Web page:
News / Health

    Family-Planning Campaign to Aid Millions in World's Poorest Countries

    A person holds an umbrella with colored condoms in London, September 18, 2010
    A person holds an umbrella with colored condoms in London, September 18, 2010
    Selah Hennessy
    LONDON — International health organizations launched a new campaign Wednesday to offer advice about contraception to women in the world's poorest countries. Their conference in London was organized by Britain's Department for International Development and the Bill & Melinda Gates Foundation, a U.S. charity. 

    The Margaret Pyke Center is a sexual health clinic in central London that offers provides everything residents need for family planning.

    Patients can pick up a variety of contraception devices, take pregnancy tests, receive abortion referrals and get advice from health workers.

    It’s offered free by Britain's National Health Service.

    Sharna Reeves says that makes her life a whole lot easier. "As a busy working girl in London, it's great to have a clinic within the NHS that I can just walk into. I don't have to make an appointment. I can get all the advice that I need on the spot and get the treatment that I need,"  she explained. "It's like a one-stop shop. It's great."


    Nurse Alison White says providing sexual guidance is not always easy in a cosmopolitan city like London. "What we have to make sure is that we are meeting the local population's needs. So it's thinking about things, as in, there are some cultures that do not openly talk about sex that wouldn't actually attend the services. So it may mean that we have to actually go out to them," she said. "Rather than them coming to us. Or we have to think of innovative ways of actually penetrating that population."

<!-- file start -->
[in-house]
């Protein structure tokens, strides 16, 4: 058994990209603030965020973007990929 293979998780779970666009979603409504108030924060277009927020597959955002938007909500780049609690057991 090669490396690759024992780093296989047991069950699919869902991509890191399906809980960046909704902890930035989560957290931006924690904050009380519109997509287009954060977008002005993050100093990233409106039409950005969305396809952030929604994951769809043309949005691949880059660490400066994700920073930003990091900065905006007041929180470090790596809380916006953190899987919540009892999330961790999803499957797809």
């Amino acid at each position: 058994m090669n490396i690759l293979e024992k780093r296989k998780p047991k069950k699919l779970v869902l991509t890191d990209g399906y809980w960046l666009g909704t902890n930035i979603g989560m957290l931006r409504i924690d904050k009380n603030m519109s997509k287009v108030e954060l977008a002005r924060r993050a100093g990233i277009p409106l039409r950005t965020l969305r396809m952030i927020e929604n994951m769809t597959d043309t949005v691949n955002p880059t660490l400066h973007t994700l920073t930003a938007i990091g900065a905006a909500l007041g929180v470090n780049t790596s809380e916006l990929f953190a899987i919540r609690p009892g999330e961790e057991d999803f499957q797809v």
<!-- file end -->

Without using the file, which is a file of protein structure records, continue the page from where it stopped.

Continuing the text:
If providing the right contraception advice is difficult in London, it can be even more difficult in some of the world's poorest countries.

    But with high maternal and infant mortality rates, these are also the countries in the most need, according to the new campaign launched in Britain, which hopes to provide family planning services for 120 million women within eight years.

    Gary Darmstadt from the Bill and Melinda Gates Foundation says that aim should be a cornerstone of the global agenda. "Between now and 2020 we can save 200,000 lives of women. We can prevent three million deaths of infants. We can prevent 50 million abortions and about 100 million unintended pregnancies - incredibly important for health," he noted.

    The Gates Foundation says around 60 million unwanted pregnancies take place in developing countries every year. Family planning would give women more control over their own lives.

    But Rajat Khosla of Amnesty International warns that providing contraception devices is only half the battle. "Flooding the market with commodities would not get us where we want to be in terms of meeting the unmet need for family planning. What we need to bring together is a focus on women's empowerment," said Khosla. "For them to be able to make the choice about their sexual and reproductive health."

    Making contraception services available is important for female and infant health, he says. But making sure all women have access to them will be a more difficult road to navigate.

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